Fisher, Paul / Works councils in Germany
Council-employee relations, pp. 33-35 PDF (1.5 MB)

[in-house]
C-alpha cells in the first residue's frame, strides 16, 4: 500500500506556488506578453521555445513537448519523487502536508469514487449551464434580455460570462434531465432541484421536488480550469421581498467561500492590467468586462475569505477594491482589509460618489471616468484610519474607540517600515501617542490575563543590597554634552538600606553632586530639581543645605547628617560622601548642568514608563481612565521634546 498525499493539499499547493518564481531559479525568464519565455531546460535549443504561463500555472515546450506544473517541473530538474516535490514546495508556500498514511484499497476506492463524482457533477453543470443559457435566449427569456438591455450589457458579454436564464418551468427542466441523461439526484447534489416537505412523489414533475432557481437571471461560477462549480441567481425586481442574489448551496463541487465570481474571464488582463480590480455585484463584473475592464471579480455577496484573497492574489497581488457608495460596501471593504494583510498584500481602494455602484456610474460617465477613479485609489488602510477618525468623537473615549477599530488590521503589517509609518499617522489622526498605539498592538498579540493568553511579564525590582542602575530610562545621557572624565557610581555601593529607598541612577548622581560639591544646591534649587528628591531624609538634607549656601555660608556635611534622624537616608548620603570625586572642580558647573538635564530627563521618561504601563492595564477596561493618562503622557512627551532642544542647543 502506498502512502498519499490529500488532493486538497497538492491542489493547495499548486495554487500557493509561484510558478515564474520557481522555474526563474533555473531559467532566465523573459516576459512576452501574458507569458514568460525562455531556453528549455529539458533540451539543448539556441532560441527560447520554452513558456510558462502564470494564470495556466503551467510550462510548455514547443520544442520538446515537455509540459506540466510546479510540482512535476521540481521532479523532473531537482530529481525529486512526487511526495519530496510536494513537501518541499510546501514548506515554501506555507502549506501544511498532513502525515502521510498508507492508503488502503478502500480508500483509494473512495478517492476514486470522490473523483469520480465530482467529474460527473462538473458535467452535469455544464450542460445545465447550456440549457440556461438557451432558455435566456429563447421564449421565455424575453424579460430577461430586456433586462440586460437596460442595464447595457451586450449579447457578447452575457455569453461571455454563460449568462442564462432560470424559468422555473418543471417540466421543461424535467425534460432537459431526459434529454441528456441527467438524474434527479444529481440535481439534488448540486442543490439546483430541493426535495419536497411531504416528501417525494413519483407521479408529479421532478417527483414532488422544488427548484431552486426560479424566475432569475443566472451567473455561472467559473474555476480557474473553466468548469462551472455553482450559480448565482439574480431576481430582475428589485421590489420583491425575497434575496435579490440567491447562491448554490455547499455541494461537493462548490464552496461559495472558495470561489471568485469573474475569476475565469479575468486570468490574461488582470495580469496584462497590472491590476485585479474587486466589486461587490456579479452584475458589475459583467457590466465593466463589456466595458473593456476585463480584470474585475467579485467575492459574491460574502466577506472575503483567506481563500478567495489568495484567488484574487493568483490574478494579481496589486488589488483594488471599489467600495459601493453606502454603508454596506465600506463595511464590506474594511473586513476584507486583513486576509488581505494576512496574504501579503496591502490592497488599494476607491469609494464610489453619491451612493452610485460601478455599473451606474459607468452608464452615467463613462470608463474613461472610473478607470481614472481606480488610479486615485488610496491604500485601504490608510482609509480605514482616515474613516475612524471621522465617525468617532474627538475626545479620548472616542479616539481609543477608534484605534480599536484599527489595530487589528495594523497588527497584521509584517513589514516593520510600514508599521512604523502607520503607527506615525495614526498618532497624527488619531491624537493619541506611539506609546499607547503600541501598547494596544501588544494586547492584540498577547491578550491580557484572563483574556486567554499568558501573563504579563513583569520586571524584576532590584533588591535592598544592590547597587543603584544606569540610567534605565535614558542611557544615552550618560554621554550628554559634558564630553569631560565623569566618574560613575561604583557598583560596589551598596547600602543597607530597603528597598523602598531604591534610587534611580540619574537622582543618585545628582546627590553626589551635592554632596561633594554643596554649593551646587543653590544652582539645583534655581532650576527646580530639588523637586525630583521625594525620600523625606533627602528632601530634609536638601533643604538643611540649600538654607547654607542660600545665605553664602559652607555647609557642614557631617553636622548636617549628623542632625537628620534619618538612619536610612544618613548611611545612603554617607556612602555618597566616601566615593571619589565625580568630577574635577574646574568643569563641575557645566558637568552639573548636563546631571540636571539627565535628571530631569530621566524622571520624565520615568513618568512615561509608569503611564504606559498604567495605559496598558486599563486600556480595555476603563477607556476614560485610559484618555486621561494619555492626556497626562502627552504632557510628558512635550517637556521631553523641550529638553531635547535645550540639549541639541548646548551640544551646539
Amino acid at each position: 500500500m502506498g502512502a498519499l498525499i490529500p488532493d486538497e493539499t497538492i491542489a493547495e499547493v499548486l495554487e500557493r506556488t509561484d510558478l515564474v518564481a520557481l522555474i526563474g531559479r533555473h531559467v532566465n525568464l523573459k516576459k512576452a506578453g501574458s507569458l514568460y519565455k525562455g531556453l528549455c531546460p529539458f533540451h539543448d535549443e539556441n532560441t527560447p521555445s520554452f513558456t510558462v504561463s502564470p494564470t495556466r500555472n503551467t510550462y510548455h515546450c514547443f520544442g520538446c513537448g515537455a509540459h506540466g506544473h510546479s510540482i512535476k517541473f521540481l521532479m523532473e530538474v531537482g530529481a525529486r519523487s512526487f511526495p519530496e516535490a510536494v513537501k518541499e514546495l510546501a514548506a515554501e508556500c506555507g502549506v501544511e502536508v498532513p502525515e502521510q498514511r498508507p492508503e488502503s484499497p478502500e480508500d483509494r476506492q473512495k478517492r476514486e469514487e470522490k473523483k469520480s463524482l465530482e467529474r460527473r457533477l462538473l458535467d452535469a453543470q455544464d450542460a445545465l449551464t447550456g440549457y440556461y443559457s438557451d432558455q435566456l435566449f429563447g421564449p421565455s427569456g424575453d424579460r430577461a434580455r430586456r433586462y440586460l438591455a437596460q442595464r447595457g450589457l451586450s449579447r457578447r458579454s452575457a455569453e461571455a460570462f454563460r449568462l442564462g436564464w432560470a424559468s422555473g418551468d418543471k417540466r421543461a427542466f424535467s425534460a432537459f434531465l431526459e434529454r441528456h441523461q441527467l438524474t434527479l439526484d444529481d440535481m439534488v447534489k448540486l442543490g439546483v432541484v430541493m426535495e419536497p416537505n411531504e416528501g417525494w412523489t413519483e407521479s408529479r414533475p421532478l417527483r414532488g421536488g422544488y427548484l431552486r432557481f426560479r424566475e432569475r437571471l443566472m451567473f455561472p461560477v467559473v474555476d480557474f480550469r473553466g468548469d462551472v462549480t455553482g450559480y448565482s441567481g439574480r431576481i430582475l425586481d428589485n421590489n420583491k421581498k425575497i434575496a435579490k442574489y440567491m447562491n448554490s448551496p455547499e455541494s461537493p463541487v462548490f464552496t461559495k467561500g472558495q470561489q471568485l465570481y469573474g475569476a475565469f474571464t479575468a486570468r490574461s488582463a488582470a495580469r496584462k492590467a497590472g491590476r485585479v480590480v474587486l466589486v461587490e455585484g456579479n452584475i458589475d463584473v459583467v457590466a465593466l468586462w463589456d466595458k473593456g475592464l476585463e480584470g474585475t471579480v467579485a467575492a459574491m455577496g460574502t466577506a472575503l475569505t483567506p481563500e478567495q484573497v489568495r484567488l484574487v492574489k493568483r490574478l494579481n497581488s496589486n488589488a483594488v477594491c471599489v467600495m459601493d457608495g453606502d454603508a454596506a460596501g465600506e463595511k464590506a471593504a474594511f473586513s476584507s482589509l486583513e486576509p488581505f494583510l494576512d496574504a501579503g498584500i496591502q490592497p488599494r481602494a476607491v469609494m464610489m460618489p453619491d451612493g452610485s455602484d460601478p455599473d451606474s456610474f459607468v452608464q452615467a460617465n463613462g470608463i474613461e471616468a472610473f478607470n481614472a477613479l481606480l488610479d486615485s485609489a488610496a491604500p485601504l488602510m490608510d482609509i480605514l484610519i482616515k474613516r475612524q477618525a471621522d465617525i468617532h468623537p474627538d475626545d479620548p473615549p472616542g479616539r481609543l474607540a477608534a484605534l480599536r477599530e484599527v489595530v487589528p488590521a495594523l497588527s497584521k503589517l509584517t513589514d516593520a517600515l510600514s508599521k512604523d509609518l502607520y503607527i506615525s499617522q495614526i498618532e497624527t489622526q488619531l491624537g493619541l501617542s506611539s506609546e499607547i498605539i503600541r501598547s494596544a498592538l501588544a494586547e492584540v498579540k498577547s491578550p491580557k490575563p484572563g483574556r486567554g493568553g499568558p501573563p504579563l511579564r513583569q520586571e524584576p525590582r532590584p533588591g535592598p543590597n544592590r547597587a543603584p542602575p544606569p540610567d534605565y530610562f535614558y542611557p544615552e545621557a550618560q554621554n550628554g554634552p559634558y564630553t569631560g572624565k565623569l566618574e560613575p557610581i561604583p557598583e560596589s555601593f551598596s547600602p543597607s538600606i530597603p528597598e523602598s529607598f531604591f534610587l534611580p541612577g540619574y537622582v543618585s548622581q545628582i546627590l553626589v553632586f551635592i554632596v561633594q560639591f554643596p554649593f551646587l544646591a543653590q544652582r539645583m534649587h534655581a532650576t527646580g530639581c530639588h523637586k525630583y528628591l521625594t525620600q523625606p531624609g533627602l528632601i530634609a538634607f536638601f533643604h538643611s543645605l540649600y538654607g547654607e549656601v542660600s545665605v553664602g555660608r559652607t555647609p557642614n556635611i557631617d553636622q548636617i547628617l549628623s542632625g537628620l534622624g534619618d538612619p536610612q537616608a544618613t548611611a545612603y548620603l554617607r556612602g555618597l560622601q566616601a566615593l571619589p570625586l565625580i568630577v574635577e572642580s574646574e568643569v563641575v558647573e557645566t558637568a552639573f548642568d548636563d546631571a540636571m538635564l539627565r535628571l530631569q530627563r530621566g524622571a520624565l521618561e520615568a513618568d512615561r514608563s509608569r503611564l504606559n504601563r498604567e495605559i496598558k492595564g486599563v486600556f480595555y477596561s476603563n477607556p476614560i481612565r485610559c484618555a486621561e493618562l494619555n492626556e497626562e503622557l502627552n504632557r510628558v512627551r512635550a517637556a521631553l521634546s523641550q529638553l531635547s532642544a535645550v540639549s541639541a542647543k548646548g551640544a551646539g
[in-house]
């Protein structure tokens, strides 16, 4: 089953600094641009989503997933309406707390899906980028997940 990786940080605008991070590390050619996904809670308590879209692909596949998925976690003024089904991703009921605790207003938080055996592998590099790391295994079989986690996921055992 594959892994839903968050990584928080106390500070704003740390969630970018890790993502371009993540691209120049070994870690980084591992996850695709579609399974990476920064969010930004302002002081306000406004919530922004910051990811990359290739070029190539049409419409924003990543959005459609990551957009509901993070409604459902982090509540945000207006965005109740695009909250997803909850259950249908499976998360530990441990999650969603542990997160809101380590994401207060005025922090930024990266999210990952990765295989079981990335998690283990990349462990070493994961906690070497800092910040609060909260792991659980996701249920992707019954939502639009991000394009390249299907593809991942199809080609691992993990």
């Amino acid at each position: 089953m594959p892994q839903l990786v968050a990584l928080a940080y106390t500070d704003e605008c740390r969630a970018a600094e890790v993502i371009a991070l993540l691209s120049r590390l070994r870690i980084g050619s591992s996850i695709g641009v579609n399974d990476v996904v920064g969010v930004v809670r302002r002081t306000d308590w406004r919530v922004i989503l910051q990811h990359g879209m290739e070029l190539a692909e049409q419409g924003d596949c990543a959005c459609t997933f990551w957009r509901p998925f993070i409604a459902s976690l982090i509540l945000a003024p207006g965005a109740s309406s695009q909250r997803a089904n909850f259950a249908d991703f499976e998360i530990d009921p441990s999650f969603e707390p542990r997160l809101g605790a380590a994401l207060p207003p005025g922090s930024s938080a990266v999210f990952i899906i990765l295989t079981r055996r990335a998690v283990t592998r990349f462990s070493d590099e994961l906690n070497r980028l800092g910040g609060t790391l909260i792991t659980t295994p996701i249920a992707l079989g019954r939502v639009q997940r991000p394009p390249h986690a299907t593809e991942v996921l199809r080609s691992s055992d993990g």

- 34 - Employee Attitude Towards Works Councils Most employees seemed to regard the works council primarily as a grievance comnittee through which their claims could be presented to the management. No distinction was apparently made in their minds between the council and the union. The works council is seen merely as an adjunct of the union and part and parcel of the same thing - organized labor. Moreover, the average employee views the institution of works council as his most intimate contact with the democratic process. His participation in this institution, one of the most important expressions of grass-root democracy in the German workers' experience, is far more real to him than his role in political life. He had been made even more aware of the inherent value of this means of self-expression by the abolition of works councils in the Soviet Zone of Occupation. Works Councils and Union Democracy Particularly in Western Berlin, the works council has turned into a symbol of the Western concept of democracy. The measure of independence from the union which the works council derives by law proved of tremendous importance in Berlin where the local trade union federation, the FDGB, was Communist-dominated. The council became the weapon by which the workers could free themselves from Communist leadership which did not have the confidence of the membership. The defeat of the Communist-sponsored candidates in the Western Berlin works council elections of 1947 and 1948 gave the non-Communist and majority opposition a bridgehead from which to conduct their battle for a democratic trade union organization. The law which guarantees the works council's continued existence, provides for this institution at the same time a greater independence from the national union, than the usual union local processes. It would therefore appear that, better than a union local, the legally- independent works council can serve as a check on a national union or a union federation which no longer represents membership interests, be it because the union is torn by dissension or has fallen prey to a political party which subordinates workers' interests to their own purposes. Where the union has ceased to function, the independent works council continues to exist by virtue of the law and may thus provide some representation of employee interests which would otherwise be unrepresented. As long as the council exists, it also provides the opportunity for future unionization by an alert and aggressive labor organization.
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